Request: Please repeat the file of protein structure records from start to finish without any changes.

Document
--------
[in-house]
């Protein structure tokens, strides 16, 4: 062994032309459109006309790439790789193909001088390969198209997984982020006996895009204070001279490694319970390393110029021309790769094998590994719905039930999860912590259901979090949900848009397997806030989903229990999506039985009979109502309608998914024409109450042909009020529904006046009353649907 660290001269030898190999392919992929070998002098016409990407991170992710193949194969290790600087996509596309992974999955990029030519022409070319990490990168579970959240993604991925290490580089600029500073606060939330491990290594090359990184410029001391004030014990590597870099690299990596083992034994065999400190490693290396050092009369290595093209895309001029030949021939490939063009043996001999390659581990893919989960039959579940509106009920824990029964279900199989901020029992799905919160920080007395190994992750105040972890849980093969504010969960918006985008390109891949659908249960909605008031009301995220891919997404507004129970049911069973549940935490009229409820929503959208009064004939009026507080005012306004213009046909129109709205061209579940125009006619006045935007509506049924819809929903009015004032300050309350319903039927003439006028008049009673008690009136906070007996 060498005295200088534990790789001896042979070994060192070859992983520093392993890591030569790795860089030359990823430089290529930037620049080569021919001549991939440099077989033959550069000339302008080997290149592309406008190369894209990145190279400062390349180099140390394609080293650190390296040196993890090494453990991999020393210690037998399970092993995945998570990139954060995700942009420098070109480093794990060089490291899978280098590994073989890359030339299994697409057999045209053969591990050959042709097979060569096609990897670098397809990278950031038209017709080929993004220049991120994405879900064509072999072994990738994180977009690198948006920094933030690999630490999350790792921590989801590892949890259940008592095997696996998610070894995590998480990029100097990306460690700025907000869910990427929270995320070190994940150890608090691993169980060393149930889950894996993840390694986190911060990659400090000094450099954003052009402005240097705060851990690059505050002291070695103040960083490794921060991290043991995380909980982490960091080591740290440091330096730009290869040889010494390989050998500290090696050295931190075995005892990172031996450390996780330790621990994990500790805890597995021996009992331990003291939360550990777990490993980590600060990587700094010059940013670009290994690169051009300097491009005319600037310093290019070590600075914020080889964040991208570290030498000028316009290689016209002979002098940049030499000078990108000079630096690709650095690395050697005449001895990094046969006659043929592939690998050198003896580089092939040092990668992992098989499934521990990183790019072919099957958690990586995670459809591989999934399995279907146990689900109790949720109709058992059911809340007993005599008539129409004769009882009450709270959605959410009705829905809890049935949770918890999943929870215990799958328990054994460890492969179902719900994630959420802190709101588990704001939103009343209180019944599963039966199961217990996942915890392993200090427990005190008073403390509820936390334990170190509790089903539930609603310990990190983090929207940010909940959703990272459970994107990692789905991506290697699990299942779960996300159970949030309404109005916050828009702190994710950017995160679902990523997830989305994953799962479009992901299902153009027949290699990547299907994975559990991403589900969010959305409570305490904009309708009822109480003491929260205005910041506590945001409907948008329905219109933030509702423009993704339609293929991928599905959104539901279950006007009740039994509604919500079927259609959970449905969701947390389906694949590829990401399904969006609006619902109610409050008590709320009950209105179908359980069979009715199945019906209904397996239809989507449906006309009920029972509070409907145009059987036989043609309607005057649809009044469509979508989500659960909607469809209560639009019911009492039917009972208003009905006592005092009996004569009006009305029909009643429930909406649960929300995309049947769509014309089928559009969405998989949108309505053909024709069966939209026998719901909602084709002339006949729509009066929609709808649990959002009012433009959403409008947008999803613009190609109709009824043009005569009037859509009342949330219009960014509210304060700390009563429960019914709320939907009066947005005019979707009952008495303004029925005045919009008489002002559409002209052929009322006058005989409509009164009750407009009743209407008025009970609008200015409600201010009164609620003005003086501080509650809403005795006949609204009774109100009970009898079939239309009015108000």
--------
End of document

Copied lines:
[in-house]
């Protein structure tokens, strides 16, 4: 062994032309459109006309790439790789193909001088390969198209997984982020006996895009204070001279490694319970390393110029021309790769094998590994719905039930999860912590259901979090949900848009397997806030989903229990999506039985009979109502309608998914024409109450042909009020529904006046009353649907 660290001269030898190999392919992929070998002098016409990407991170992710193949194969290790600087996509596309992974999955990029030519022409070319990490990168579970959240993604991925290490580089600029500073606060939330491990290594090359990184410029001391004030014990590597870099690299990596083992034994065999400190490693290396050092009369290595093209895309001029030949021939490939063009043996001999390659581990893919989960039959579940509106009920824990029964279900199989901020029992799905919160920080007395190994992750105040972890849980093969504010969960918006985008390109891949659908249960909605008031009301995220891919997404507004129970049911069973549940935490009229409820929503959208009064004939009026507080005012306004213009046909129109709205061209579940125009006619006045935007509506049924819809929903009015004032300050309350319903039927003439006028008049009673008690009136906070007996 060498005295200088534990790789001896042979070994060192070859992983520093392993890591030569790795860089030359990823430089290529930037620049080569021919001549991939440099077989033959550069000339302008080997290149592309406008190369894209990145190279400062390349180099140390394609080293650190390296040196993890090494453990991999020393210690037998399970092993995945998570990139954060995700942009420098070109480093794990060089490291899978280098590994073989890359030339299994697409057999045209053969591990050959042709097979060569096609990897670098397809990278950031038209017709080929993004220049991120994405879900064509072999072994990738994180977009690198948006920094933030690999630490999350790792921590989801590892949890259940008592095997696996998610070894995590998480990029100097990306460690700025907000869910990427929270995320070190994940150890608090691993169980060393149930889950894996993840390694986190911060990659400090000094450099954003052009402005240097705060851990690059505050002291070695103040960083490794921060991290043991995380909980982490960091080591740290440091330096730009290869040889010494390989050998500290090696050295931190075995005892990172031996450390996780330790621990994990500790805890597995021996009992331990003291939360550990777990490993980590600060990587700094010059940013670009290994690169051009300097491009005319600037310093290019070590600075914020080889964040991208570290030498000028316009290689016209002979002098940049030499000078990108000079630096690709650095690395050697005449001895990094046969006659043929592939690998050198003896580089092939040092990668992992098989499934521990990183790019072919099957958690990586995670459809591989999934399995279907146990689900109790949720109709058992059911809340007993005599008539129409004769009882009450709270959605959410009705829905809890049935949770918890999943929870215990799958328990054994460890492969179902719900994630959420802190709101588990704001939103009343209180019944599963039966199961217990996942915890392993200090427990005190008073403390509820936390334990170190509790089903539930609603310990990190983090929207940010909940959703990272459970994107990692789905991506290697699990299942779960996300159970949030309404109005916050828009702190994710950017995160679902990523997830989305994953799962479009992901299902153009027949290699990547299907994975559990991403589900969010959305409570305490904009309708009822109480003491929260205005910041506590945001409907948008329905219109933030509702423009993704339609293929991928599905959104539901279950006007009740039994509604919500079927259609959970449905969701947390389906694949590829990401399904969006609006619902109610409050008590709320009950209105179908359980069979009715199945019906209904397996239809989507449906006309009920029972509070409907145009059987036989043609309607005057649809009044469509979508989500659960909607469809209560639009019911009492039917009972208003009905006592005092009996004569009006009305029909009643429930909406649960929300995309049947769509014309089928559009969405998989949108309505053909024709069966939209026998719901909602084709002339006949729509009066929609709808649990959002009012433009959403409008947008999803613009190609109709009824043009005569009037859509009342949330219009960014509210304060700390009563429960019914709320939907009066947005005019979707009952008495303004029925005045919009008489002002559409002209052929009322006058005989409509009164009750407009009743209407008025009970609008200015409600201010009164609620003005003086501080509650809403005795006949609204009774109100009970009898079939239309009015108000």